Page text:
A significant portion of traffic accidents in North Dakota could have been avoided if the vehicle operators involved did not drink and drive; statistics from the state’s transportation agency show that around 30% of fatalities in 2021 were caused by drunk drivers.

In addition to pursuing legal action against the intoxicated drivers, plaintiffs can file claims against those who served or gave away alcohol to the liable party. One North Dakota municipality goes further and includes social hosts as part of those who can be held liable. The City of Grand Forks makes it unlawful for individuals to host an event where underage drinking might occur. The only exception is religious services. Those caught violating the city’s ordinance face at least $1,500 in fines.

However, as a defense, some businesses may state that they have implemented a program to train their servers on issues like underage drinking and drunk driving. In this case, the fact that they provided training cannot be used as evidence of their negligence. State law also limits the punitive damages victims can receive from liable businesses if they operate this type of program.

North Dakota Business Liability Insurance Requirements

Businesses must purchase workers’ compensation insurance from the state’s Workforce Safety & Insurance. The agency calculates a company’s premium based on various factors, including payroll and industry.

Businesses face additional insurance requirements if they operate motor vehicles. Under state law, automobiles must come insured, with coverage that meets the minimum standards:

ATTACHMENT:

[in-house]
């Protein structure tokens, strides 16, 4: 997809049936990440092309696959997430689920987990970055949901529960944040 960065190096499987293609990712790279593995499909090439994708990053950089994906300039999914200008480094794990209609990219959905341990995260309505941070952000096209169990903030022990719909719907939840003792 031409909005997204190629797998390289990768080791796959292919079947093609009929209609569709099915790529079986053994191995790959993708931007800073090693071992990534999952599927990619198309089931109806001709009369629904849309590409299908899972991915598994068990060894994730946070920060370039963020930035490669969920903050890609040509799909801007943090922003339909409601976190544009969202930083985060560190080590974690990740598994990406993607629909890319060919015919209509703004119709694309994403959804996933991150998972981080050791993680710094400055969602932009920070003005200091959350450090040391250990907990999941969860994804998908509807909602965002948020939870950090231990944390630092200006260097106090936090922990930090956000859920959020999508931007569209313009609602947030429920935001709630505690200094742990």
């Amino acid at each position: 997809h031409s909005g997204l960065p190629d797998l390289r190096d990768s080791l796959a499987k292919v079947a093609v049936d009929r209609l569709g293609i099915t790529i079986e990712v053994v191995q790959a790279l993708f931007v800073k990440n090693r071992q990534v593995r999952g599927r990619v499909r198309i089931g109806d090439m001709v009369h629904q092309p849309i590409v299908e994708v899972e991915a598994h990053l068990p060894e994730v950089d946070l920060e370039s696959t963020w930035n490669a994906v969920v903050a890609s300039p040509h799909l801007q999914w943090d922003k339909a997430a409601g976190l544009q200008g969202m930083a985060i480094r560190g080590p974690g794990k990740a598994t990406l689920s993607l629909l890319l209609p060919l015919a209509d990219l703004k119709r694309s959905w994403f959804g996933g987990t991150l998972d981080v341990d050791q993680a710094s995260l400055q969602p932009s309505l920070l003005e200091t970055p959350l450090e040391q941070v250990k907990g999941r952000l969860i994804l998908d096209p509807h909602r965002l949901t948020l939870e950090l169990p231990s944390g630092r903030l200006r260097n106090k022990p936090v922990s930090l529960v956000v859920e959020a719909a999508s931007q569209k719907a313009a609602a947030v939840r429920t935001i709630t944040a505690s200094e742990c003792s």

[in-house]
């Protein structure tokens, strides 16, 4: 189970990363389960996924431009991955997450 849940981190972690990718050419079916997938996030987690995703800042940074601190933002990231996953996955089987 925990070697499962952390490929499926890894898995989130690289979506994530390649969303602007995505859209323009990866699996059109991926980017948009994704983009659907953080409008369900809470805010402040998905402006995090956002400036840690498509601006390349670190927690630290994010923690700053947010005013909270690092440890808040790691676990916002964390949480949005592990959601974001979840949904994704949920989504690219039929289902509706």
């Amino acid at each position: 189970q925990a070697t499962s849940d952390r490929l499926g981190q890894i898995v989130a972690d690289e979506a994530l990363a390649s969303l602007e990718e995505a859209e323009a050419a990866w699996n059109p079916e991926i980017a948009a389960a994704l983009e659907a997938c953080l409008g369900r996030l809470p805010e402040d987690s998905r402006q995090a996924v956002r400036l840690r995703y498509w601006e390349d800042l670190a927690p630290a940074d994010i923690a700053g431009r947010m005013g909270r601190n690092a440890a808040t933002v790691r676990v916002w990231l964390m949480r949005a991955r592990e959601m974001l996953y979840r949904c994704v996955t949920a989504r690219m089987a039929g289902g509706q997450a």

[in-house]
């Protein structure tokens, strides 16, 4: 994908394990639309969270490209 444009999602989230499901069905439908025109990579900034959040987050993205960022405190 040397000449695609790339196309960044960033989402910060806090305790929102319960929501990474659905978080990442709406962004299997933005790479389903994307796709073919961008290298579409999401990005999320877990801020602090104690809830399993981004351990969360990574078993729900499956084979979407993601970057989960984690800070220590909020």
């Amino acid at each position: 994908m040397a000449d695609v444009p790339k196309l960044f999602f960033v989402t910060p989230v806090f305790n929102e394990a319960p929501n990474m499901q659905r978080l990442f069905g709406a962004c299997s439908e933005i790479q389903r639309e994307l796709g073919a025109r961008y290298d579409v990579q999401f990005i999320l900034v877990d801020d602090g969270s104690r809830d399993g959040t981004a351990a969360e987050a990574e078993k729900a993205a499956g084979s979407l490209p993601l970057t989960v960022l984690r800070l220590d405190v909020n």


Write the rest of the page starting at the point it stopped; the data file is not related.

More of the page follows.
• $25,000 per person.

  • $50,000 per accident.

  • $25,000 per accident involving only property damage.

Vehicle policies should also have uninsured or underinsured motorist coverage. It must cover at least $25,000 per person and $50,000 per accident. 

Another requirement is basic no-fault insurance, otherwise known as personal injury protection. This needs to cover no less than $30,000 of the plaintiff’s medical expenses, including costs related to prescriptions, surgical treatments, and ambulance rides. It allows policyholders to not rely on the liable party’s insurer to deal with economic losses.

Some vehicles require higher coverage limits, given their purpose. For instance, interstate trucks that weigh more than 10,001 pounds and haul oil need to be insured for at least $1 million. Other vehicles that carry substances like fertilizer should have minimum insurance coverage worth $5 million.

Is North Dakota a No-fault State?

Yes, North Dakota follows the no-fault system. This approach of obtaining compensation for accident-related expenses is especially applicable in motor vehicle crashes. 

The state requires motorists to rely on their insurance company for accident-related injuries. It particularly mandates drivers to obtain basic no-fault insurance worth at least $30,000 to cover their medical expenses in case of a mishap. 

Having a no-fault system does not mean those injured can no longer claim higher damages. North Dakota allows plaintiffs to file lawsuits in serious bodily injury cases. Under state law, injuries are considered serious if they lead to dismemberment, a disability that lasts for over 60 days, or death. If a victim’s medical expenses go over $2,500, then their injuries are also considered serious.

Is North Dakota a Modified Comparative Fault State?

Yes, North Dakota adheres to the modified comparative fault system. In other words, plaintiffs partly responsible for an accident can still recover damages from the defendants. However, if they are 50% or more at fault, then they cannot obtain compensation for their injuries. They may only receive damages if their degree of responsibility for the accident is 49% or less. The final award that plaintiffs can receive, though, decreases in proportion to their fault.

To demonstrate this, let’s say you were in an accident that caused $100,000 in damages, and the court has determined that you are 20% responsible. As such, $20,000 from your award will be deducted, and the final amount that you can recover is $80,000.